Hollywood Bringing Movies To Your Living Room, For $30 Each

Hollywood studios will soon pull the trigger on a new offering that will let viewers rent relatively new feature films from the comfort of their living rooms. Studios are hoping that movies available in a new “premium VOD” window, which cable viewers will be able to rent for $30 a piece, could stem sharp declines at the box office. Hollywood’s problem however, might not be the price or convenience of going to the theater, but the overall quality of films being produced.
According to Variety (s enl), Warner Bros., (s TWX) Sony, (s SNE) Universal (s cmcsa) (s ge) and 20th Century Fox (s NWS) have all agreed to roll out premium VOD services under the brand name “Home Premiere” beginning next month. DirecTV (s DTV) will be the first distributor to make the premium VOD service available to its 20 million satellite TV customers, with cable companies like Comcast following soon after.
The introduction of Home Premiere comes as Hollywood faces sharp declines in box office revenues and theater attendance. Box office returns for the first quarter are down 20 percent from the first three months of 2010, following an equally dismal holiday movie season. By introducing a new VOD rental window 60 days after films have their theatrical release, Hollywood studios are betting they can capture viewers in their homes with nearly-new movies they might not have watched otherwise.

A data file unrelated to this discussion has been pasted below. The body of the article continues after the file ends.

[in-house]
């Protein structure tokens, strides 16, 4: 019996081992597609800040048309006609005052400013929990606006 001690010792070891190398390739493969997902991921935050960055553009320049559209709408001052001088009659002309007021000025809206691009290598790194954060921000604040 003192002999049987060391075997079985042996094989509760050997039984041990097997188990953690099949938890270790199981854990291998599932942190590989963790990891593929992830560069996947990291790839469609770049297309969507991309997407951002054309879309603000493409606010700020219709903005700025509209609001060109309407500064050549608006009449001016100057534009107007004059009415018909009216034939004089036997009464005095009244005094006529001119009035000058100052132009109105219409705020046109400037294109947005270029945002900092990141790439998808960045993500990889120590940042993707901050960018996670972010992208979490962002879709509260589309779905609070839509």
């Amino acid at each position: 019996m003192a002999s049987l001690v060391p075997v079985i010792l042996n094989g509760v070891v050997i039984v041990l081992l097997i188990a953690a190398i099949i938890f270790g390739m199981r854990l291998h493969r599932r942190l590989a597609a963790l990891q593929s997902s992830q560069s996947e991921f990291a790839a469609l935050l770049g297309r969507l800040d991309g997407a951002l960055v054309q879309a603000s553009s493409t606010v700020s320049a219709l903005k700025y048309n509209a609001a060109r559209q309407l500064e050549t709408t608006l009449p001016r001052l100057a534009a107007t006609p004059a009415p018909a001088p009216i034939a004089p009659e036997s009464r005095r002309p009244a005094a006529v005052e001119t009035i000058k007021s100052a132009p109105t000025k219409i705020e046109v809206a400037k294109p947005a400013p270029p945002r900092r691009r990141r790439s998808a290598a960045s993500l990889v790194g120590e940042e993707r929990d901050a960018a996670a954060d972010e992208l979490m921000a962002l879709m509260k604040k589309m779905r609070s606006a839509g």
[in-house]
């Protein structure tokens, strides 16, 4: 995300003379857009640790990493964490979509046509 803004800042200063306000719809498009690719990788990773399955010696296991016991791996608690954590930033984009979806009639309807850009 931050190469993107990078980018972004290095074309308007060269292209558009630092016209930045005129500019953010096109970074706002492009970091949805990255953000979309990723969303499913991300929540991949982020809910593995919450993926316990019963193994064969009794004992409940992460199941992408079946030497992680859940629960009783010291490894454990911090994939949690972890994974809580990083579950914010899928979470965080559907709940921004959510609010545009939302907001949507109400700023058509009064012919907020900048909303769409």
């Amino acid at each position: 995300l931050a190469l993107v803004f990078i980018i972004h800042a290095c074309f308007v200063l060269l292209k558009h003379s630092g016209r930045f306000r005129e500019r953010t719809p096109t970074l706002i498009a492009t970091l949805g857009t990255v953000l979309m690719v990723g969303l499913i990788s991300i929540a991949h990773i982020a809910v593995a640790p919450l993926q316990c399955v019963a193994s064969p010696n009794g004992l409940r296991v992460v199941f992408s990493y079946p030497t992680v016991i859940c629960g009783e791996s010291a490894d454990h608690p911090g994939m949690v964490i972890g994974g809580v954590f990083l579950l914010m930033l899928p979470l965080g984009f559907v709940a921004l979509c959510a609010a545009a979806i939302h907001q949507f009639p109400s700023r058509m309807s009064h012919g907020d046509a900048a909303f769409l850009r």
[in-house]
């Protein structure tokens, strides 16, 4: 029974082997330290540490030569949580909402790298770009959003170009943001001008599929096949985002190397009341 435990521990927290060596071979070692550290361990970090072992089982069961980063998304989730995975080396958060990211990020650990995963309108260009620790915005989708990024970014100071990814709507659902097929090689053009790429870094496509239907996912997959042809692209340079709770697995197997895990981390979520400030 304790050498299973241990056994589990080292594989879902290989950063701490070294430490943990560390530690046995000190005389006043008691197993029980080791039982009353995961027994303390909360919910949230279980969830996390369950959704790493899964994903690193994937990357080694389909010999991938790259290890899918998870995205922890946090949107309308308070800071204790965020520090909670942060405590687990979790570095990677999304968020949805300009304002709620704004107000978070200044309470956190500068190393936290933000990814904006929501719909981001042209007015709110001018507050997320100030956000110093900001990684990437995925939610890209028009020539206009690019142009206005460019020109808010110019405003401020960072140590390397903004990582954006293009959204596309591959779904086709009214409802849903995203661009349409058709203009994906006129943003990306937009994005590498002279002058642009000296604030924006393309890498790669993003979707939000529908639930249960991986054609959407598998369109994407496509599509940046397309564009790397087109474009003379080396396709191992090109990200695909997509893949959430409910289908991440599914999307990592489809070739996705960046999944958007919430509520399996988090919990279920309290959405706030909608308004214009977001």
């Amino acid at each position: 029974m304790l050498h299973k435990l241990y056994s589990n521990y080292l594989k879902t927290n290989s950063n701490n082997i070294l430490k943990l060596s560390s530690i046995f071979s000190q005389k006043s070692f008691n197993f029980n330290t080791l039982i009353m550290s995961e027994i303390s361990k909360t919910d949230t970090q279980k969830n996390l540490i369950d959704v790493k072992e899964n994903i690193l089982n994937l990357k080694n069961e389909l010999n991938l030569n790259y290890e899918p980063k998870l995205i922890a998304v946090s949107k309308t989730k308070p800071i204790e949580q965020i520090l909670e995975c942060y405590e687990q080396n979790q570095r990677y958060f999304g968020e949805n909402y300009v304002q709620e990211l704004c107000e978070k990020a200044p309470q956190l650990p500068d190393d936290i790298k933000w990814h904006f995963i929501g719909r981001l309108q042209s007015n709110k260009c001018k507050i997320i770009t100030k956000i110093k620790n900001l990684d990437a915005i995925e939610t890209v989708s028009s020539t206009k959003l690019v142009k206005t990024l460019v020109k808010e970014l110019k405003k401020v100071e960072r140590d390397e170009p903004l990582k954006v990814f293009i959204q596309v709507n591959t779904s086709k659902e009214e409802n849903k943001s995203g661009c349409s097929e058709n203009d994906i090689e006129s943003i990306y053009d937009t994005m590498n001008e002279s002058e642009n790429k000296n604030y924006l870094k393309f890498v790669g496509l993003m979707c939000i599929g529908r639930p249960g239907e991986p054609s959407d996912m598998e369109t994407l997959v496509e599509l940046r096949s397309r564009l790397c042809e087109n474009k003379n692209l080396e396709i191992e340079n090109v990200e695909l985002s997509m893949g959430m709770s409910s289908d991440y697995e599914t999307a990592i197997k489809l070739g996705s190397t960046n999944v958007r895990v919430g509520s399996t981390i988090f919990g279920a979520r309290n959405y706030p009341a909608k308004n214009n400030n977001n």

While the average cost of movie tickets is today a little less than $8 a piece, the price can edge much higher, especially in metropolitan areas like New York City or L.A. And when one takes into the cost of parking, hiring a babysitter, theater concessions and the like, $30 might seem like a bargain, especially when one adds in the convenience of being able to watch a new-ish movie on your own big screen TV and high-def sound system.
But by introducing a new movie window that essentially overlaps movie theaters, the studios have angered their primary distribution partners. Last year, theater owners revolted after Disney (s DIS) announced plans to make DVD and Blu-ray discs for Alice In Wonderland available three months after theatrical release as opposed to the usual four months. A premium VOD window would potentially cut even further into box office sales.
Despite the concerns of theater owners, there’s no guarantee the premium VOD plan will actually work. After all, for most home viewers, $30 Home Premiere titles won’t be competing with potentially more expensive trips to the local cinema, but competing with $5 or $6 VOD rentals for older titles.
Perhaps more importantly, the decline in box office revenues isn’t necessarily due to the inconvenience and cost of going to the movie theater, but due to the poor quality of films that have been released over the past year. While the 2009 holiday season and early 2010 seasons were dominated by major 3-D titles like Avatar or Alice, there haven’t been any huge breakout hits in the comparable time period over the last six months. Giving users earlier access to movies they didn’t want to see in the theaters will probably not change their likelihood of paying for those movies.
Photo courtesy of Flickr user Hey Paul.